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Who remembers Moffat's on Main's comfort food menu?

A hearty steak pot pie topped with mashed potatoes brings back memories of Main Street in Galt, writes Wayne Conrad Serbu

Most of my childhood was spent growing up in downtown Galt. 

During the 1950 and '60s, commerce on Main Street was booming and new modern storefront signage with all those neon lights gave the downtown core a colourful ambience.

I recall personally liking Moffat's Restaurant's Gentleman Jim's Steak House sign, with that huge silhouetted neon-lit southern gentleman projecting a rainbow of colours over that section of Main Street.

Lots of us would meet here before or after crossing the street from the Palace Theater to sit at a booth with friends sharing a cherry coke with fries and gravy while digging the latest tunes selected from the jukebox on Saturday afternoons.

The many familiar stores and the user-friendly Galt Farmers' Market, along with a good selection of great bars, restaurants and movie theaters drew many folks to the downtown area for decades.

One of the best was a very familiar family run restaurant called Moffat's on Main. Moffat's operated the first Galt Kentucky Fried Chicken franchise and Moffat's Groceteria next to the restaurant.

Some of our moms and friends worked shifts as store workers, kitchen help, waitresses and banquet servers.

It was the place to meet and many families would celebrate special events like proms, social events and wedding banquets held in the upper dining hall and the lower blue room diner. The restaurant's interior and exterior took on several cosmetic changes over the years keeping up with the times.

It was always a busy eatery at lunch because of the hand crafted comfort menu choices.

My mom would meet her friends here on Wednesdays after the market or shopping to catch up on the local gossip and happenings while enjoying the tuna melt, or the daily feature soup and sandwich.

I loved the made-to-order ham salad on the fresh Mammy's bread with fries and gravy.

I have so many good memories of all the great meals consumed at Moffat's; BBQ steaks, burgers, fried chicken, hot and cold sandwiches with soups, salads, scratch baked dessert scones, muffins, cookies cakes and pies.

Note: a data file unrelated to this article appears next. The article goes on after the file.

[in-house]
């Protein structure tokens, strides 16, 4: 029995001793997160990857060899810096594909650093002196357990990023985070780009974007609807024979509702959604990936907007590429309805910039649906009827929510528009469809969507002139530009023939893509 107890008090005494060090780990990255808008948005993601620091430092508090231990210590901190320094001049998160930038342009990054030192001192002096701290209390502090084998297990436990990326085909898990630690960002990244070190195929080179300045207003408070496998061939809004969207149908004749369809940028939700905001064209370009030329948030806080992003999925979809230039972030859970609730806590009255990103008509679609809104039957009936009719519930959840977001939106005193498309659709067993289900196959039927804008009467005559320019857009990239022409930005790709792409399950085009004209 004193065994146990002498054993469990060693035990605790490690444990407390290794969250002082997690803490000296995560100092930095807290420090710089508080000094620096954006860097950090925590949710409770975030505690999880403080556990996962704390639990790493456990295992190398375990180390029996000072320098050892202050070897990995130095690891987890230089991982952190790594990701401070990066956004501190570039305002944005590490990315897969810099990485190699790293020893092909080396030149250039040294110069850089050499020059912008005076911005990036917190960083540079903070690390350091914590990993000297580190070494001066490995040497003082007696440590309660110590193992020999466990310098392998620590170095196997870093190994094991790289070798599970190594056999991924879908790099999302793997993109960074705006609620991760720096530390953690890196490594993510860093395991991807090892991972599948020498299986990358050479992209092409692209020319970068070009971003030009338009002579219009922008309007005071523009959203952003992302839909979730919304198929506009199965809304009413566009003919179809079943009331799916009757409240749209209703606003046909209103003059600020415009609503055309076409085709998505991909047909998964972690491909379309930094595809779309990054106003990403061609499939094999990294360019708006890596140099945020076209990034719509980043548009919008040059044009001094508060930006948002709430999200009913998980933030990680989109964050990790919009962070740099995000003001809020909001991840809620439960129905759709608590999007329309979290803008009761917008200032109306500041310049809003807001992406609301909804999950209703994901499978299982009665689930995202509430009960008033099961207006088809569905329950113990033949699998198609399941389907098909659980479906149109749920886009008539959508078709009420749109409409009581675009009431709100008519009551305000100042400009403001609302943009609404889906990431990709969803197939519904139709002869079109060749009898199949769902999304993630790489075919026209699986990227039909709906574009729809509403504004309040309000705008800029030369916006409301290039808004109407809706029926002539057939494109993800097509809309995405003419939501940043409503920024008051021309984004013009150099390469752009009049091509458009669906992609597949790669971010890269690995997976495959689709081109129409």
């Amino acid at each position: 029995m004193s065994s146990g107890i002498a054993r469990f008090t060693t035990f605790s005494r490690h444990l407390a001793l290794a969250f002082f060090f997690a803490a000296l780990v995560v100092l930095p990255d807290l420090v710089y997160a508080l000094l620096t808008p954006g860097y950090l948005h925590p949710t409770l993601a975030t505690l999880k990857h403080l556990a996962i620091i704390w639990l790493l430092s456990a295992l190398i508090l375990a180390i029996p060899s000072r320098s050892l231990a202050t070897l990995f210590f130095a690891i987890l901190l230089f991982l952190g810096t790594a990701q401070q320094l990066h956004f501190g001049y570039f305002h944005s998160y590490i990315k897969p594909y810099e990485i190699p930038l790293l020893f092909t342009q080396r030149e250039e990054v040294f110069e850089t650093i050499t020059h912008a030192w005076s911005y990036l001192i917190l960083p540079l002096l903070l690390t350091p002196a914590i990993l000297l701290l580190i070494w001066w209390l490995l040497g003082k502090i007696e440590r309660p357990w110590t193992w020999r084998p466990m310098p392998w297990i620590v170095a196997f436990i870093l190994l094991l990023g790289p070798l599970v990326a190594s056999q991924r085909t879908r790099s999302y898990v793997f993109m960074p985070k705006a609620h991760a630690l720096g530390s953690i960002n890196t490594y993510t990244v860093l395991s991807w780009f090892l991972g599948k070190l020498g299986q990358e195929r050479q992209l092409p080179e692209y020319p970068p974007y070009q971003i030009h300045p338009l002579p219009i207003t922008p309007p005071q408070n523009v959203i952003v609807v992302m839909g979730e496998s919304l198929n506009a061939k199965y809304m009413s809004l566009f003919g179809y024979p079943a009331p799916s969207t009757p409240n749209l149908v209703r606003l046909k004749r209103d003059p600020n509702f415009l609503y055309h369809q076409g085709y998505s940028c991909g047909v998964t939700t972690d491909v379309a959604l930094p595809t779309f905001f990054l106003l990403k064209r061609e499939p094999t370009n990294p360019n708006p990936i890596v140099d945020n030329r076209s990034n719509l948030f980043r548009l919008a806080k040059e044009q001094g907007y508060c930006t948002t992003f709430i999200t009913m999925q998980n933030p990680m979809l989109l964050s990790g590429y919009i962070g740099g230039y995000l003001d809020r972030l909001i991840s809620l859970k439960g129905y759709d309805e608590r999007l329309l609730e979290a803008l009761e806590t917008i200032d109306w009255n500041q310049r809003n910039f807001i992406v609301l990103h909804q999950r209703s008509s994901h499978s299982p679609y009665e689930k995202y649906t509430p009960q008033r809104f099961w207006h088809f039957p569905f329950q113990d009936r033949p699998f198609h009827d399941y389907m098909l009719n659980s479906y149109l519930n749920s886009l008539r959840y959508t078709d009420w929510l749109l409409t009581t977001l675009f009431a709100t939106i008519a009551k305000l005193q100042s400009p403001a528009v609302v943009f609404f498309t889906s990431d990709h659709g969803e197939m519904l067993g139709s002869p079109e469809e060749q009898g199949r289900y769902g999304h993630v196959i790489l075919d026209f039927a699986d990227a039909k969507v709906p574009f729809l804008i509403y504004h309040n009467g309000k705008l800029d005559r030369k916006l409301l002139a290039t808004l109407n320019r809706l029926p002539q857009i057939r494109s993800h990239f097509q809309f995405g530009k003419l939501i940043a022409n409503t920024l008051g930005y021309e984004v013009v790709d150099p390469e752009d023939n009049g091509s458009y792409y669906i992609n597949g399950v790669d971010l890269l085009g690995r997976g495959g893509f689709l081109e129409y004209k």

When having dinner with my family, my favourite besides the fries and gravy was the Gentleman Jim's caramelized beef onion and mashed potato topped steak pot pie. It was the perfect meal and came with a crisp garden salad or coleslaw. My dad told me it was a great way for the cooks to use up all the beef steak trim.

Here is my version of that dish; a tasty beef pot pie.

pot pie

Moffat's Steak Pot Pie

In this recipe, I like using the traditional steak trimmings from the butcher which usually is a mixture of different cuts of beef including stewing beef which should have some fat marbling to add flavour and a more tender beef.

2 large cooking onions

2 large cloves of garlic

2 chunky carrots

3 stalks of celery

2 fresh bay leaves

½ a bunch of fresh thyme or a tsp of ground to taste

2 tbsp cooking oil

1.5 lbs. stewing beef 1/2 inch diced

3 tablespoons flour

600 ml Guinness beer or your favourite stout

2 teaspoons brown sugar

1 lb. potatoes 

75 ml whole milk

2 tablespoon butter

Peel and roughly chop the onions, garlic and carrots, then trim and roughly chop the celery. Tie the bay and thyme sprigs together with string.

Heat two tablespoons of oil in a large casserole pan over a medium heat and add the vegetables and herbs. Mix everything in the oil to coat, then season with salt and pepper to taste.

Cook, covered, for 10 minutes, or until the veg is softening, stirring occasionally. Transfer to a plate.

Hand toss the beef in the flour and season, then add to the pan and cook until browned all over (you may need to do this in batches).

Deglaze the pan with the Guinness or chosen beer.  Now add the veg and herbs, then top up with water if needed, to just cover the meat and veg.

Stir in the brown sugar. Bring to the boil, then cover and simmer for about 2 hours, or until the meat is tender.

Cook the potatoes in a large pan of boiling salted water, then drain.

Mash with the milk, butter and a pinch of sea salt and black pepper.

Preheat the oven to 400ºF.

Put the meat in an ovenproof dish, top with the mash and drizzle with the olive oil.

Bake for 20 minutes, or until a golden crust crisps up. Enjoy with a fresh garden salad, coleslaw or vegetable sticks. Great to make ahead and freezes well.

Let's Eat!

Chef Wayne Conrad Serbu writes monthly for CambridgeToday. The former executive chef also shares recipes and memories from his more than five decades in the hospitality industry on his blog, the kitchenman.